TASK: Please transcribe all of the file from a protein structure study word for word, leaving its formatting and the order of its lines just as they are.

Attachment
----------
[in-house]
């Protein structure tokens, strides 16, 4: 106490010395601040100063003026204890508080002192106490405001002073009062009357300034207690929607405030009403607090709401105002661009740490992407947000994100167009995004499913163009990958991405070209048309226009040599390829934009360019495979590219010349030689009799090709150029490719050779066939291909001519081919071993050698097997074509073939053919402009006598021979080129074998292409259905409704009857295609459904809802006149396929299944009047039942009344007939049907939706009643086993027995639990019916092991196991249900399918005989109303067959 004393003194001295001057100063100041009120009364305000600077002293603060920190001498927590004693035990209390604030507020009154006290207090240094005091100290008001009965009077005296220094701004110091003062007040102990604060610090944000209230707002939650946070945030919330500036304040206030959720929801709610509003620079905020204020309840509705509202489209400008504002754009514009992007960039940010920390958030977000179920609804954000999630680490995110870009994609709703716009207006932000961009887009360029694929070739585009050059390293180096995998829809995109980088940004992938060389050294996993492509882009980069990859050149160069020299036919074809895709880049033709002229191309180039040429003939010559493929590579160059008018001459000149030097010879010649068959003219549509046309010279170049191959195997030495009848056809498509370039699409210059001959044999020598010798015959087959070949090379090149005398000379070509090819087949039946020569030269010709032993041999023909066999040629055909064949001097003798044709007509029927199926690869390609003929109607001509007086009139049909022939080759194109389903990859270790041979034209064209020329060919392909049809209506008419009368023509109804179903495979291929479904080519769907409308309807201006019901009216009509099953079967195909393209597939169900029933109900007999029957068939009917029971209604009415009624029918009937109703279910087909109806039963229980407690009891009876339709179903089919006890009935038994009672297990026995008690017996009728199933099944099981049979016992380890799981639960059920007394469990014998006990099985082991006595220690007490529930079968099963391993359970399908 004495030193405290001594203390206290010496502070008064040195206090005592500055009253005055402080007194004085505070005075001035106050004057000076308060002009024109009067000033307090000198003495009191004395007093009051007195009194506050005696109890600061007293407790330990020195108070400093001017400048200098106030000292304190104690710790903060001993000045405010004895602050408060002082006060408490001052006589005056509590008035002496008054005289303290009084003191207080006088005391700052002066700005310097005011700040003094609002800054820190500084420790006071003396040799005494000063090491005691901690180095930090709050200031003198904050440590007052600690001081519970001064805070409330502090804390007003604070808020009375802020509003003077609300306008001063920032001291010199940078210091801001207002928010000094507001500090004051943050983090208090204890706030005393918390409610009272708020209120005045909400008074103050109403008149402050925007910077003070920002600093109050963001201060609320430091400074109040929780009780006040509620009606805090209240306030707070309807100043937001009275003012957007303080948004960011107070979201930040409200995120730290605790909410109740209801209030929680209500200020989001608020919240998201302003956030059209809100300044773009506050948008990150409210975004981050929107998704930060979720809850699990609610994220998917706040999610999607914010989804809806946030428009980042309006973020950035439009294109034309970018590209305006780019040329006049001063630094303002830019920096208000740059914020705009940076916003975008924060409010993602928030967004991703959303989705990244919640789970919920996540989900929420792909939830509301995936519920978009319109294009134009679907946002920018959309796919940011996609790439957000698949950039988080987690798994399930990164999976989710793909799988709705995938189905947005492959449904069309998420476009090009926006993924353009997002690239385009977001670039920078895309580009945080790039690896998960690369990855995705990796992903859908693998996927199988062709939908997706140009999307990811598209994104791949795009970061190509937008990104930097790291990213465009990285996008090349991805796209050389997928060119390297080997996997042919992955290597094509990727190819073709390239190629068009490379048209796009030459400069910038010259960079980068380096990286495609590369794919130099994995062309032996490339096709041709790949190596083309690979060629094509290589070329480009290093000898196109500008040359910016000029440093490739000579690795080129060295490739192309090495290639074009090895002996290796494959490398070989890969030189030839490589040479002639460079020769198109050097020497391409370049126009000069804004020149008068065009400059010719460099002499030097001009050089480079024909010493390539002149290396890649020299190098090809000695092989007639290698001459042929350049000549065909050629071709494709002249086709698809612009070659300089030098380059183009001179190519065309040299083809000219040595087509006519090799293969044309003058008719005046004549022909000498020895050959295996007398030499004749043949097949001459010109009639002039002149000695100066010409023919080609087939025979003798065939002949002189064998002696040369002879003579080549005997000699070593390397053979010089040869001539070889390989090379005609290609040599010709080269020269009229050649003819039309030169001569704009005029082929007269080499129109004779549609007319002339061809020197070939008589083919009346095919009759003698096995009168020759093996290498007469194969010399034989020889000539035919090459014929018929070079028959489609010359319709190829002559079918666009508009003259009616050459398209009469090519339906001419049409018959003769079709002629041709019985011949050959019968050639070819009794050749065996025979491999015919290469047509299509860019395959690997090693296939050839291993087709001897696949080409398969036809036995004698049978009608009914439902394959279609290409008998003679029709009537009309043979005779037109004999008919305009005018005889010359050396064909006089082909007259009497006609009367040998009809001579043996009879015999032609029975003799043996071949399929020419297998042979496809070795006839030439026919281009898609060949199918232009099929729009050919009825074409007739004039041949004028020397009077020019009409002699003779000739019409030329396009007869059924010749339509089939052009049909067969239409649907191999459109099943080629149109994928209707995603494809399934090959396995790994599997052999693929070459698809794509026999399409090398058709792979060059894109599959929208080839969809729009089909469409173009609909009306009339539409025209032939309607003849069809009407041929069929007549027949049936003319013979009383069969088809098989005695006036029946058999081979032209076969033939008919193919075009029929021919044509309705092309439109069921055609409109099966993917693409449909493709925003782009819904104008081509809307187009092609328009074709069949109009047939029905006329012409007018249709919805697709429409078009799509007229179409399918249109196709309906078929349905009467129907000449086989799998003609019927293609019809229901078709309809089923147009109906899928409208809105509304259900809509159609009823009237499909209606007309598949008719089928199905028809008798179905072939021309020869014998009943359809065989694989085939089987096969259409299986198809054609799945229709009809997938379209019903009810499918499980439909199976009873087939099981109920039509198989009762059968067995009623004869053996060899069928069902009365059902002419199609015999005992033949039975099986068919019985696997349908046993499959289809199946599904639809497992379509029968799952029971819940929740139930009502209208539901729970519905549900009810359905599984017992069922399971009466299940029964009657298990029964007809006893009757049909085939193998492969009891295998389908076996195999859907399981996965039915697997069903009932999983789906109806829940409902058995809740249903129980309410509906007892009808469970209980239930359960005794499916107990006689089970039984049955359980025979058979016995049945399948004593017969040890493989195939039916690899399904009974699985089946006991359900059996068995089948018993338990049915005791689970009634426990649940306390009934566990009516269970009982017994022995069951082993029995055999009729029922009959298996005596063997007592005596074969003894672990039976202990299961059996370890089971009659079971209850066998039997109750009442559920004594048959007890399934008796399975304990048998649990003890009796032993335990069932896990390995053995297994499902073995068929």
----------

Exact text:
[in-house]
């Protein structure tokens, strides 16, 4: 106490010395601040100063003026204890508080002192106490405001002073009062009357300034207690929607405030009403607090709401105002661009740490992407947000994100167009995004499913163009990958991405070209048309226009040599390829934009360019495979590219010349030689009799090709150029490719050779066939291909001519081919071993050698097997074509073939053919402009006598021979080129074998292409259905409704009857295609459904809802006149396929299944009047039942009344007939049907939706009643086993027995639990019916092991196991249900399918005989109303067959 004393003194001295001057100063100041009120009364305000600077002293603060920190001498927590004693035990209390604030507020009154006290207090240094005091100290008001009965009077005296220094701004110091003062007040102990604060610090944000209230707002939650946070945030919330500036304040206030959720929801709610509003620079905020204020309840509705509202489209400008504002754009514009992007960039940010920390958030977000179920609804954000999630680490995110870009994609709703716009207006932000961009887009360029694929070739585009050059390293180096995998829809995109980088940004992938060389050294996993492509882009980069990859050149160069020299036919074809895709880049033709002229191309180039040429003939010559493929590579160059008018001459000149030097010879010649068959003219549509046309010279170049191959195997030495009848056809498509370039699409210059001959044999020598010798015959087959070949090379090149005398000379070509090819087949039946020569030269010709032993041999023909066999040629055909064949001097003798044709007509029927199926690869390609003929109607001509007086009139049909022939080759194109389903990859270790041979034209064209020329060919392909049809209506008419009368023509109804179903495979291929479904080519769907409308309807201006019901009216009509099953079967195909393209597939169900029933109900007999029957068939009917029971209604009415009624029918009937109703279910087909109806039963229980407690009891009876339709179903089919006890009935038994009672297990026995008690017996009728199933099944099981049979016992380890799981639960059920007394469990014998006990099985082991006595220690007490529930079968099963391993359970399908 004495030193405290001594203390206290010496502070008064040195206090005592500055009253005055402080007194004085505070005075001035106050004057000076308060002009024109009067000033307090000198003495009191004395007093009051007195009194506050005696109890600061007293407790330990020195108070400093001017400048200098106030000292304190104690710790903060001993000045405010004895602050408060002082006060408490001052006589005056509590008035002496008054005289303290009084003191207080006088005391700052002066700005310097005011700040003094609002800054820190500084420790006071003396040799005494000063090491005691901690180095930090709050200031003198904050440590007052600690001081519970001064805070409330502090804390007003604070808020009375802020509003003077609300306008001063920032001291010199940078210091801001207002928010000094507001500090004051943050983090208090204890706030005393918390409610009272708020209120005045909400008074103050109403008149402050925007910077003070920002600093109050963001201060609320430091400074109040929780009780006040509620009606805090209240306030707070309807100043937001009275003012957007303080948004960011107070979201930040409200995120730290605790909410109740209801209030929680209500200020989001608020919240998201302003956030059209809100300044773009506050948008990150409210975004981050929107998704930060979720809850699990609610994220998917706040999610999607914010989804809806946030428009980042309006973020950035439009294109034309970018590209305006780019040329006049001063630094303002830019920096208000740059914020705009940076916003975008924060409010993602928030967004991703959303989705990244919640789970919920996540989900929420792909939830509301995936519920978009319109294009134009679907946002920018959309796919940011996609790439957000698949950039988080987690798994399930990164999976989710793909799988709705995938189905947005492959449904069309998420476009090009926006993924353009997002690239385009977001670039920078895309580009945080790039690896998960690369990855995705990796992903859908693998996927199988062709939908997706140009999307990811598209994104791949795009970061190509937008990104930097790291990213465009990285996008090349991805796209050389997928060119390297080997996997042919992955290597094509990727190819073709390239190629068009490379048209796009030459400069910038010259960079980068380096990286495609590369794919130099994995062309032996490339096709041709790949190596083309690979060629094509290589070329480009290093000898196109500008040359910016000029440093490739000579690795080129060295490739192309090495290639074009090895002996290796494959490398070989890969030189030839490589040479002639460079020769198109050097020497391409370049126009000069804004020149008068065009400059010719460099002499030097001009050089480079024909010493390539002149290396890649020299190098090809000695092989007639290698001459042929350049000549065909050629071709494709002249086709698809612009070659300089030098380059183009001179190519065309040299083809000219040595087509006519090799293969044309003058008719005046004549022909000498020895050959295996007398030499004749043949097949001459010109009639002039002149000695100066010409023919080609087939025979003798065939002949002189064998002696040369002879003579080549005997000699070593390397053979010089040869001539070889390989090379005609290609040599010709080269020269009229050649003819039309030169001569704009005029082929007269080499129109004779549609007319002339061809020197070939008589083919009346095919009759003698096995009168020759093996290498007469194969010399034989020889000539035919090459014929018929070079028959489609010359319709190829002559079918666009508009003259009616050459398209009469090519339906001419049409018959003769079709002629041709019985011949050959019968050639070819009794050749065996025979491999015919290469047509299509860019395959690997090693296939050839291993087709001897696949080409398969036809036995004698049978009608009914439902394959279609290409008998003679029709009537009309043979005779037109004999008919305009005018005889010359050396064909006089082909007259009497006609009367040998009809001579043996009879015999032609029975003799043996071949399929020419297998042979496809070795006839030439026919281009898609060949199918232009099929729009050919009825074409007739004039041949004028020397009077020019009409002699003779000739019409030329396009007869059924010749339509089939052009049909067969239409649907191999459109099943080629149109994928209707995603494809399934090959396995790994599997052999693929070459698809794509026999399409090398058709792979060059894109599959929208080839969809729009089909469409173009609909009306009339539409025209032939309607003849069809009407041929069929007549027949049936003319013979009383069969088809098989005695006036029946058999081979032209076969033939008919193919075009029929021919044509309705092309439109069921055609409109099966993917693409449909493709925003782009819904104008081509809307187009092609328009074709069949109009047939029905006329012409007018249709919805697709429409078009799509007229179409399918249109196709309906078929349905009467129907000449086989799998003609019927293609019809229901078709309809089923147009109906899928409208809105509304259900809509159609009823009237499909209606007309598949008719089928199905028809008798179905072939021309020869014998009943359809065989694989085939089987096969259409299986198809054609799945229709009809997938379209019903009810499918499980439909199976009873087939099981109920039509198989009762059968067995009623004869053996060899069928069902009365059902002419199609015999005992033949039975099986068919019985696997349908046993499959289809199946599904639809497992379509029968799952029971819940929740139930009502209208539901729970519905549900009810359905599984017992069922399971009466299940029964009657298990029964007809006893009757049909085939193998492969009891295998389908076996195999859907399981996965039915697997069903009932999983789906109806829940409902058995809740249903129980309410509906007892009808469970209980239930359960005794499916107990006689089970039984049955359980025979058979016995049945399948004593017969040890493989195939039916690899399904009974699985089946006991359900059996068995089948018993338990049915005791689970009634426990649940306390009934566990009516269970009982017994022995069951082993029995055999009729029922009959298996005596063997007592005596074969003894672990039976202990299961059996370890089971009659079971209850066998039997109750009442559920004594048959007890399934008796399975304990048998649990003890009796032993335990069932896990390995053995297994499902073995068929």